ISIS Survey Report


Smokers have stayed home and stopped spending.


The ISIS International Social Impact Survey grew out of an online survey of smokers conducted by Simon Clark in May 2012. Nobody ever seems to ask smokers how smoking bans affect them, and so a few days later on my blog I wondered aloud:

“…whether we could use the power of the internet to carry out such a study ourselves.”

Events flowed pretty rapidly from there, and about 20 people volunteered to get involved, and within a few days a discussion forum had been set up, and draft questionnaires began to be discussed, which at the end of May resulted in a checkbox questionnaire which anyone could rapidly complete:

v12-shadedThis was simultaneously translated into French, German, Spanish, Greek, and Dutch in a variety of different formats that could be easily printed and duplicated. The plan was for volunteers to conduct a survey of smokers’ experiences of smoking bans in Britain, America, Canada, Holland, Germany Spain, and Greece over a period of a few months, and then collate the results centrally, and draw up a report.

After the initial flurry of discussion, matters then went quiet for several months as the various volunteers set about conducting the survey. A website was set up to allow results to be entered online from the different participating countries.

During this period, several of the volunteers dropped out for one reason or other (including the death of partners, the need to care for ageing parents), and in the end only about 10 of the volunteers managed to get some completed questionnaires. And it also took a little longer to get the results gathered and collated, because some people had difficulty using the online data entry system, and had to post or email completed forms.

By the end of November 2012, nevertheless, we had about 410 completed questionnaires (which was almost exactly what I’d started out aiming for in May 2012), with about 380 responses from smokers, and 30 from non-smokers. Analysis of the results then began. For this purpose I wrote a computer programme that would allow me to display the results in a variety of ways, and to otherwise interrogate the database. The current document is the first draft of this report.

The ISIS survey is a remarkable example of “citizen science” being conducted by concerned citizens (most of whom had never met each other), using the power of the internet to reach around the world.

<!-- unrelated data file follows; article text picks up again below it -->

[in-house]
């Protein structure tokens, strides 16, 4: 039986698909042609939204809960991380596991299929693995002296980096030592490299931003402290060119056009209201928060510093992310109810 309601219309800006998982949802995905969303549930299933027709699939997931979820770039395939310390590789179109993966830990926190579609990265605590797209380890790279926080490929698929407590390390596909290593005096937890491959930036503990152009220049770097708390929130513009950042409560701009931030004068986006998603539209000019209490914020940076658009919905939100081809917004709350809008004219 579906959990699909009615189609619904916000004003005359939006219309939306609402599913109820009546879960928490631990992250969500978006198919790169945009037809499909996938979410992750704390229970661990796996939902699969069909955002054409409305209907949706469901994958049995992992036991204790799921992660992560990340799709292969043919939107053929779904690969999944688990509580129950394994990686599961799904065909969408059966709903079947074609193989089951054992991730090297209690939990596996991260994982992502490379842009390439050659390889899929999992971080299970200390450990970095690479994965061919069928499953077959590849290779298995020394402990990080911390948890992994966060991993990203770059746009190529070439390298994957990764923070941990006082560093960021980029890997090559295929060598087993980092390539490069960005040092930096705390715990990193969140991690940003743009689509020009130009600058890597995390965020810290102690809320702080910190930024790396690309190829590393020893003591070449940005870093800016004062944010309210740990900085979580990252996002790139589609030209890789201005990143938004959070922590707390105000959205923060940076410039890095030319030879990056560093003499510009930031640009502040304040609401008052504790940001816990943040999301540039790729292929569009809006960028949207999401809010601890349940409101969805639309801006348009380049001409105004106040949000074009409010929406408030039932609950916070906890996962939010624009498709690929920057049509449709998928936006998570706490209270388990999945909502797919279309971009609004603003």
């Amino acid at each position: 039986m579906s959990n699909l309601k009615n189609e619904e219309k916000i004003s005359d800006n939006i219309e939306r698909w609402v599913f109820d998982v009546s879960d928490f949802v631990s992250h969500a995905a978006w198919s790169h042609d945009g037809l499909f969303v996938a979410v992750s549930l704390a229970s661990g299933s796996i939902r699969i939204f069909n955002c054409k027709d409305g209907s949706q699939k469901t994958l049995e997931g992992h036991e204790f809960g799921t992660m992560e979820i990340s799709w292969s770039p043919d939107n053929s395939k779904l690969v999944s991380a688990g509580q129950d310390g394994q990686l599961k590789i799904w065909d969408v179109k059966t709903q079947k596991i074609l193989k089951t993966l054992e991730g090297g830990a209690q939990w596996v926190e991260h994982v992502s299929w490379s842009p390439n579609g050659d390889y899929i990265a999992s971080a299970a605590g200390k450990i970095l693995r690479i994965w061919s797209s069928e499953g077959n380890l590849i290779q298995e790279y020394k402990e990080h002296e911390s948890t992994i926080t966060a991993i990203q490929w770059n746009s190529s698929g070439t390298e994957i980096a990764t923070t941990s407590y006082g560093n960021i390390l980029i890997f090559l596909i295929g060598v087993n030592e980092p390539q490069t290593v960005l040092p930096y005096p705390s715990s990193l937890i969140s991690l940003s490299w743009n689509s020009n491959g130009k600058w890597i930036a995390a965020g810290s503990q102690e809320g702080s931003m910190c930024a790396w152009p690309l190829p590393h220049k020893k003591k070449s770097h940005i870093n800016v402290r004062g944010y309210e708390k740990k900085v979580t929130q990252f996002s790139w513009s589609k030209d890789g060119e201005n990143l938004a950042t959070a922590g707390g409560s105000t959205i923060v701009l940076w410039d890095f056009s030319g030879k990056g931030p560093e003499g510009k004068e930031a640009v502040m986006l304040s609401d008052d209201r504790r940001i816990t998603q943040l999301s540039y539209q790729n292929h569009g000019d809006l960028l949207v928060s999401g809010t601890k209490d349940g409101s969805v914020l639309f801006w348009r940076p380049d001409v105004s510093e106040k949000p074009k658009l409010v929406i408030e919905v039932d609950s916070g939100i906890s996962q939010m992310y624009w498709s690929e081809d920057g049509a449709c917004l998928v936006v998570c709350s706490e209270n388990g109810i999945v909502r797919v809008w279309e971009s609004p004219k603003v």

ALL_COUNTRIES3One way of displaying the results is as a series of pie charts showing the answers given to each question in each country (see right, and click on image for larger view).

A separate table below gives a clearer breakdown of places adversely affected.

Most results were obtained in the UK, with smaller numbers in the USA, Germany, Spain, Greece, Belgium, Canada, and Netherlands. On average two thirds of respondents were male, one third female, both mostly of working age.

adversely-affected21Smokers experienced adverse effects principally in pubs or bars, but also to a slightly lesser extent in cafes, restaurants, hotels, stations and airports, and on public transport.

About 70% of smokers reported that, since smoking bans had come into force, they went to pubs and cafes and restaurants either less often or hardly ever.

Nearly half of all smokers reported that, since smoking bans had come into force, they saw less or much less of friends and family.

Over half of smokers reported that, since smoking bans had come into force, they spent more time or much more time at home.

About 80% of all respondents (including non-smokers) reported that they had become more distrustful or much more distrustful of experts and the mass media.

About two-thirds of respondents reported that, since smoking bans had come into force, their quality of life had got worse or much worse.

Three-quarters of respondents reported that they disapproved of hospital and care home bans. Half of respondents reported that they strongly disapproved.

There was no noteworthy difference between the responses from different countries.

As might be expected, most positive responses to smoking bans were obtained from non-smokers, but even so on average non-smokers did not report going to pubs and cafes and restaurants more often. Perhaps surprisingly, a number of non-smokers reported adverse effects as well, for example as a result of having to accompany smoking friends outdoors.

Not all smokers reported negative outcomes. A small minority reported that as a result of the smoking ban, they were smoking less, or that the ban helped them to cut down on smoking, or that they approved of the ban.

None of these results should come as much of a surprise, since they are in accordance with numerous anecdotal reports. Although the collapse of trust in experts and the mass media in both smokers and non-smokers, and the lack of enthusiasm for smoking bans expressed by non-smokers, might be regarded as surprising.

Further Findings.

Social Isolation: